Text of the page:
US PGA Championship - Surprise American duo lead at US PGA
After failing to win any of the last six majors, the United States hold the top five spots heading into Sunday's final round of the US PGA Championship with unheralded duo Brendan Steele and Jason Dufner sharing the lead at seven under par.
Steele, who had not played a hole on the US PGA Tour before this year, is ranked 121st in the world but he fired a confident four-under 66 at Atlanta Athletic Club while, all around him, many of the sport's elite struggled.
Steele has at least got a US PGA Tour win under his belt, he was victorious in the Texas Open in April, which is more than the 34-year-old Dufner, who has played most of his golf on the second tier Nationwide Tour, can claim. Dufner carded a 68.
Britain's Luke Donald and Lee Westwood, the top-ranked players in the world but neither yet to secure a major title, both looked well poised to mount challenges.
However, like so many this week, their prospects were hampered by misfortune on the tricky final four holes.
Instead another American rookie, Keegan Bradley, was a stroke behind the leaders after showing intense concentration through his round of 69.
Veteran Americans, Scott Verplank and world number five Steve Stricker, carded matching 69s and were respectively two and three shots behind the pacesetting pair.
Europe's closest challenger was Dane Anders Hansen, whose consistent week continued with an even-par 70 to follow his rounds of 68 and 69.
Hansen is four strokes off the pace along with yet another unfancied American DA. Points (71).
If there is to be an unprecedented seventh consecutive non-American win in a major then the best bet looks to be Masters champion Charl Schwartzel of South Africa who achieved a rarity of a bogey-free round on the challenging Highland course as he put himself in contention for Sunday with a 66.
Tied with Schwartzel, five strokes off the lead, were Swede Robert Karlsson (67) and Australians Adam Scott (70) and John Senden (72).
However, Saturday belonged to the Americans who seemed to be as surprised as everyone else to find themselves leading a major at the end of the third round.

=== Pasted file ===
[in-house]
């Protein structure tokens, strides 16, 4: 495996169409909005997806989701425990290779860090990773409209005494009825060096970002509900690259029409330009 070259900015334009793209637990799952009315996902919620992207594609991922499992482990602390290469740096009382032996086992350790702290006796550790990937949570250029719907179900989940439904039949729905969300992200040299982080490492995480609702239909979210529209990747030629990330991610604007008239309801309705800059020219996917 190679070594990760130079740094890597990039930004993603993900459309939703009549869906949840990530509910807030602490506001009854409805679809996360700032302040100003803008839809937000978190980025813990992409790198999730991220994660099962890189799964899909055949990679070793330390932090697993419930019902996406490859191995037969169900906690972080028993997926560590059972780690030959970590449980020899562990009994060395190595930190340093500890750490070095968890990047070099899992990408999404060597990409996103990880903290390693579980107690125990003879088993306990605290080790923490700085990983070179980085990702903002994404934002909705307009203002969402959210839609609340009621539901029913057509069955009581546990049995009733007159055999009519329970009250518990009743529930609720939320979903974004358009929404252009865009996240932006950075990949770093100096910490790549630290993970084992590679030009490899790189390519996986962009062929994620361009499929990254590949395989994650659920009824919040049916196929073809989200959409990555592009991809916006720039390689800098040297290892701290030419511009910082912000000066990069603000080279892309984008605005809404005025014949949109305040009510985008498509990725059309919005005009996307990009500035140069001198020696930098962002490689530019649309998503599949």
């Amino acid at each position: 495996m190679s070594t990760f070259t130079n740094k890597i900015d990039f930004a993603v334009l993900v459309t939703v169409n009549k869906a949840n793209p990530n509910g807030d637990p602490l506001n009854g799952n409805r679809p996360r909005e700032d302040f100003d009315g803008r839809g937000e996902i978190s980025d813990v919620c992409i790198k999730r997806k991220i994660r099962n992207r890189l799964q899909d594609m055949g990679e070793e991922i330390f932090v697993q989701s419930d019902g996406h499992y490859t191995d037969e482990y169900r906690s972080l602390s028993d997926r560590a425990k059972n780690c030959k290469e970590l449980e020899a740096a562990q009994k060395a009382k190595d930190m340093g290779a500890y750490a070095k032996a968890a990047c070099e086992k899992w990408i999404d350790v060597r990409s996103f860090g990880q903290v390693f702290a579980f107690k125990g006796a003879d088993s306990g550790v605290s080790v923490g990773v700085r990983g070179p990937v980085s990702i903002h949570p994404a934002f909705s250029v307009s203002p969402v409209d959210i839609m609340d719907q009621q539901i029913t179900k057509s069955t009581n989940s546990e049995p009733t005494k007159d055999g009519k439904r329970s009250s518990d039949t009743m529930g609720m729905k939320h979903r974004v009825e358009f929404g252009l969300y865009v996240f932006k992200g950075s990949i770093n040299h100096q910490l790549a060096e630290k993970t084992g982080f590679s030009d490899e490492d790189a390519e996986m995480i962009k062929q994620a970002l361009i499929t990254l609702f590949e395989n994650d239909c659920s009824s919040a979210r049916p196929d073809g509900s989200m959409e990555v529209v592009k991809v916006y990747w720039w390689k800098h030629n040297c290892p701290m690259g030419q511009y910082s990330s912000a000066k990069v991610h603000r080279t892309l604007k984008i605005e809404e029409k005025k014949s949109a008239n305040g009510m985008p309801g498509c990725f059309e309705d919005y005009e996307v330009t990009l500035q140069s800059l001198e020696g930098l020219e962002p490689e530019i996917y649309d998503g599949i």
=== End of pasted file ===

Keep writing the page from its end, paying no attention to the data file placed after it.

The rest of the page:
"We'll see how it is," said Steele, looking ahead to Sunday,
"My expectations are just to go play a solid round tomorrow and if it's good enough, then great. If not, then well ... this is my first major so hopefully the first of many."
Dufner, who cuts a casual figure on the course with his lank hair and slight paunch, ended his round in impressive fashion - making a mockery of the difficult 15th and 16th where he made birdies and then showing exactly how to handle the difficult water-protected 18th green with a confident par.
That was in marked contrast to how the world's top-ranked player Donald handled the latter stages of the Highland course.
Donald had moved within a stroke of the lead, getting to five under after 14 holes, but he bogeyed the 16th and then found water on the tricky last hole which he double-bogeyed to end the day with a 68.
"It was a very disappointing finish but there was a lot of great golf out there too," said the Englishman, who nonetheless remains in the frame for Sunday in pursuit of his first major title.
Westwood was solid, recording birdies at the fifth and 10th but he had to settle for an even-par 70 after a double bogey on the 14th after driving into a car park.
Also lurking in contention was American David Toms, winner in 2001 when the US PGA Championship was last held here. The 44-year-old fired a best-of-the-day 65 to end the round five strokes off the pace.